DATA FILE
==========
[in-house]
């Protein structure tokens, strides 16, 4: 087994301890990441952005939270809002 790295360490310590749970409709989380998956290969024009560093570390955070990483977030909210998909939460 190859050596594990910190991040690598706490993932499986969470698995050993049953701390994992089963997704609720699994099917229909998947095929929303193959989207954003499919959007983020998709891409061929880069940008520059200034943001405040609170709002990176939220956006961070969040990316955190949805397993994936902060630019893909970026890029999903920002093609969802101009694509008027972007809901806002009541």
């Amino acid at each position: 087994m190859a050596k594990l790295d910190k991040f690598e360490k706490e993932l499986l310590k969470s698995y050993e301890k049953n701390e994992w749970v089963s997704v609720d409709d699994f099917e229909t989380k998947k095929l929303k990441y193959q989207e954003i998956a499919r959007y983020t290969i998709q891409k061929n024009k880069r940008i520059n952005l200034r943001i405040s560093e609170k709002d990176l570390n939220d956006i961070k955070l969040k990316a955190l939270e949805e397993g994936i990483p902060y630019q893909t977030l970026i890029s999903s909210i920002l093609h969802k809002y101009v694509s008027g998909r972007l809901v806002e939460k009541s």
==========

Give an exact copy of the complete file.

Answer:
[in-house]
């Protein structure tokens, strides 16, 4: 087994301890990441952005939270809002 790295360490310590749970409709989380998956290969024009560093570390955070990483977030909210998909939460 190859050596594990910190991040690598706490993932499986969470698995050993049953701390994992089963997704609720699994099917229909998947095929929303193959989207954003499919959007983020998709891409061929880069940008520059200034943001405040609170709002990176939220956006961070969040990316955190949805397993994936902060630019893909970026890029999903920002093609969802101009694509008027972007809901806002009541």
């Amino acid at each position: 087994m190859a050596k594990l790295d910190k991040f690598e360490k706490e993932l499986l310590k969470s698995y050993e301890k049953n701390e994992w749970v089963s997704v609720d409709d699994f099917e229909t989380k998947k095929l929303k990441y193959q989207e954003i998956a499919r959007y983020t290969i998709q891409k061929n024009k880069r940008i520059n952005l200034r943001i405040s560093e609170k709002d990176l570390n939220d956006i961070k955070l969040k990316a955190l939270e949805e397993g994936i990483p902060y630019q893909t977030l970026i890029s999903s909210i920002l093609h969802k809002y101009v694509s008027g998909r972007l809901v806002e939460k009541s």